• Speech is an Extension of a Thought

    Hate speech should be protected by the 1st amendment. American free speech relies on the assumption that the speech is an extension of a thought and not an action. Although many hate speeches targets homosexuals, race and other such things, unless its a " Imminent lawless action" they can say whatever they want. Many argue hate speech should be banned but people will not be able to debate/learn different perspectives. I do however believe that companies like Face book, twitter and other social media should monitor what people say. Because there's a line of hate speech, that can not be crossed because its against the law. Such as terrorist threats and fighting words that promote violence.

  • Are we going to arrest people for hurting someone's feelings?

    The first amendment is for people to say, "I think ill of Christians", or "I believe black people are abominable demons." No matter what it is unless your speech causes physical harm or harm of their purse or harm to any other natural human right. You can say, publish, or decree anything that does not infringe other people's rights. Period. You can hurt their feelings, you can tell them they will turn into a bogeyman and kill Jewish babies. You can say virtually anything to anyone that is a mere idea. Even if it is as disgusting as... Well, you know. That is the glorious power of the first amendment.

  • I think that the 1st amendment should even protect hate speech.

    I think that the 1st amendment should even protect hate
    speech. People should have the right to
    say anything that they want to. There
    are more than likely more people out there that feel the same way that they
    do. That is what makes America such a
    beautiful place to live in.

  • The definition of "Hate Speech" will evolve

    Many laws have been used for purposes for which they were not originally intended. The Patriot Act is used to investigate drug dealers (narco-terrorism in Mexico links U.S.-based drug dealers to terrorism), the ability to search persons entering the country is exercised to search persons exiting embassies (they're moving from what is legally foreign soil to the U.S., after all), and tax evasion laws are used to put criminals in jail when the government cannot prove them guilty of their more heinous crimes. But perhaps the most compelling argument is this: do you believe the government will adhere to the spirit of the law, or the letter of the law?

  • Why else would it exist?

    So why else would an amendment to the constitution exist that protects speech if not to protect speech that is in danger? And the only speech that would be in danger is one that makes people mad i.e. hate speech. The very fact that it makes people angry is the reason why it needs to be protected.

  • Yes, but only...

    ... In the domain of topics which are part of public discourse. If we eliminate speech which is offensive to us individually, the First Amendment will have nothing left to protect. On the other had, hate speech directed at private individuals which defames them or hurts them and which is not part of a broader public conversation should not be protected by the First Amendment.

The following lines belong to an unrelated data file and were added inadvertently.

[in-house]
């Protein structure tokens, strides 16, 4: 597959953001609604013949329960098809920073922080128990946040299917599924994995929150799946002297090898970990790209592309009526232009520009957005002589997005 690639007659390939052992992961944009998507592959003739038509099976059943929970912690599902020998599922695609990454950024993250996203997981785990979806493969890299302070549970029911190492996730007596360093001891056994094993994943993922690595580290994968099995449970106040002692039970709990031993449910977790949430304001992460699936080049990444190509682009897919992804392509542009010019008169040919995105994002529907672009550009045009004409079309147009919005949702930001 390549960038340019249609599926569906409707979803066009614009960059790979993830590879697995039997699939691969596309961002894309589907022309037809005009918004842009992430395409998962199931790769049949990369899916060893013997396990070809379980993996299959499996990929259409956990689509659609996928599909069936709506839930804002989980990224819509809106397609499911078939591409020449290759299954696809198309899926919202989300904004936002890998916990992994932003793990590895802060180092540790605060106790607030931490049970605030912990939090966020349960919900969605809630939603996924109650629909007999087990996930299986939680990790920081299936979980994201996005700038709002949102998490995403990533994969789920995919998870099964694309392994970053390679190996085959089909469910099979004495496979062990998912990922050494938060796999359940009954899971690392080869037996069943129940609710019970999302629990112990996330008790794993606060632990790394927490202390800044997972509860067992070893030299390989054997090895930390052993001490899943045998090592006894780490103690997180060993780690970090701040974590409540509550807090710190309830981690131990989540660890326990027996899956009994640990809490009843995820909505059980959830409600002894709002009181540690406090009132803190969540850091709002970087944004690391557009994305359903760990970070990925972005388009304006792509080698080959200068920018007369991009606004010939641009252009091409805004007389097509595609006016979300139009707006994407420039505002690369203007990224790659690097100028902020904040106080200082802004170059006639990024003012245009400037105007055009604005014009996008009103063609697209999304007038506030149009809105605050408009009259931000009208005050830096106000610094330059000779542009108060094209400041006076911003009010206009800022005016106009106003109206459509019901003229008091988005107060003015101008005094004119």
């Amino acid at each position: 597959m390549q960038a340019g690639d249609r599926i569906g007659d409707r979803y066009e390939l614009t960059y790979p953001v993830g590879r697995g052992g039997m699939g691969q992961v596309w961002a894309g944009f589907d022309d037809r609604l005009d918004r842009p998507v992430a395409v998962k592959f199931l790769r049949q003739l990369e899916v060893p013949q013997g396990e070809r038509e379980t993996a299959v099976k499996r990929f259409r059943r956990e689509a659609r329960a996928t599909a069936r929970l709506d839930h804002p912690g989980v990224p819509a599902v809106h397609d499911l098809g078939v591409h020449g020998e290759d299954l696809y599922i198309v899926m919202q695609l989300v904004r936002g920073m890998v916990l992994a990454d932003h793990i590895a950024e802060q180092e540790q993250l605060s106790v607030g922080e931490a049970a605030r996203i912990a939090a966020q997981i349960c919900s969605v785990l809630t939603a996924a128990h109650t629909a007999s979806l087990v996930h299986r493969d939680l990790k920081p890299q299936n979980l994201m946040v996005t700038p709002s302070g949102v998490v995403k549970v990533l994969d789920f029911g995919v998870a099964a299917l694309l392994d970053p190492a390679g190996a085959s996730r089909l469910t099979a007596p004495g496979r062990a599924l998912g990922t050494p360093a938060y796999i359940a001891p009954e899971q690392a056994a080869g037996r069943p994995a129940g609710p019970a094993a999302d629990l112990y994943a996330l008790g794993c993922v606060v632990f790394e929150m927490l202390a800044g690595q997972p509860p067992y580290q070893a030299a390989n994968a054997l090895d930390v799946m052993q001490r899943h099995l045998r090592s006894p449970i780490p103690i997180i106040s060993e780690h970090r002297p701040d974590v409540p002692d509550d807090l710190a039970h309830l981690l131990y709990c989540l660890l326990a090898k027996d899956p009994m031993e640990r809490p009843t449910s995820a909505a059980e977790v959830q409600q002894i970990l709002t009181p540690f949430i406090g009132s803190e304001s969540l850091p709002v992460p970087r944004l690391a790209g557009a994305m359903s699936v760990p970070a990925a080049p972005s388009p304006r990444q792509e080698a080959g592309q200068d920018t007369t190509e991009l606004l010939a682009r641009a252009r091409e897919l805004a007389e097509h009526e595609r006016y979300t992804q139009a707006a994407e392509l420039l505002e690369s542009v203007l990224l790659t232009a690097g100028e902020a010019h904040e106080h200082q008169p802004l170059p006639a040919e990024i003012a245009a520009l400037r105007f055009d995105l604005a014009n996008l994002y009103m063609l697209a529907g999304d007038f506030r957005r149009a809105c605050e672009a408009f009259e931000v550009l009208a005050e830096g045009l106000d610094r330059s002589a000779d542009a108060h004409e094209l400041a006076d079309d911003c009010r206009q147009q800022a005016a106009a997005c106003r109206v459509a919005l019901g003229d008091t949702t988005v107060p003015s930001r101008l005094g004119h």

• Or abridging the freedom of speech or of the press

    The first amendment is very clear that freedom of speech of the press should never be abridged. The government has absolutely no right to prohibit speech they consider "hateful". It is absolutely disgusting that this discussion is even taking place. People have a right to say whatever they want, no matter how offensive it might be to other people.

  • "Hate" is too ill defined

    It's far too easy to misconstrue anything mildy offensive to you as a hate speech attack. Interest groups have a tendency to do this all the time because they are by design extreme. Whether or not you agree or disagree with gay rights, it should be everyone's right to voice their opinion. If you have a personal distaste for the culture of a certain group of people, maybe thats wrong, but its not a Constitutional crime to have an opinion. Some people are legitimately scared of black people because they have grown up to think that, but trying to force them to not discuss their feelings won't fix their presumptions, it will only bottle them up so that no one can ever explain to them that they are wrong. Hate speech might be wrong, but allowing it is the only way we can debate the topic and eventually try to change the minds of people who have different views.

  • The First Amendment protects us all. There is no hate clause.

    The United States is home to thousands of hate groups. These groups are considered "hate groups" and not "terrorist groups" because they do not employ physical violence. The First Amendment protects speech, among other things. Unfortunately for us, our founding fathers were vague about what kinds of speech it doesn't protect. Through the years the Supreme Court and Congress has not been ashamed to elaborating on what they believe the first should contain. This is what freedom of speech boils down to: the first protects every type of speech (verbal and written) except for obscenity (directed in a threatening way to a specific person or group), fighting words, defamation, child pornography, perjury, blackmail, incitement to imminent lawless action, true threats, and solicitations to commit crimes. Hate groups are very good at keeping their distance to protect their speech. An example would be the Westboro Baptist Church protests at military funerals. This hate group represents everything that sucks about the first; however, they abide by all laws while protesting. In 2011, President Obama signed into law the Honoring America's Veterans Act which required protesters to be at least 300 feet from a military funeral. The group has never once broken this law. They also do not make direct threats. So why should they be protected under the first amendment? Because denying even one citizen one civil right could result in the government taking away everyone else's civil rights.

    P.S. The WBC may be evil and may deserve to experience very painful things they have challenged many laws and over turned many laws that turned out to be unconstitutional. Example: In June 2007 Shirley Phelps-Roper (the crazy devil-like creature that is the poster child for the WBC) was arrested and charged with contributing to the delinquency of a minor when she placed a small boy on an American flag and instructed him to stomp on it, which is illegal under Nebraskan law. Going back to high school civics, we can all recall the case of Texas vs. Johnson. Mr. Johnson burnt an American flag in protest of the Vietnam war and the Supreme Court ruled that burning a flag is "symbolic speech" which is protected under the first amendment; therefore, making the law in Nebraska unconstitutional. Without Ms. Phelps-Roper many people's speech would have been restricted.

    Posted by: hrh8
  • Modifying the Noun does not change the Constitution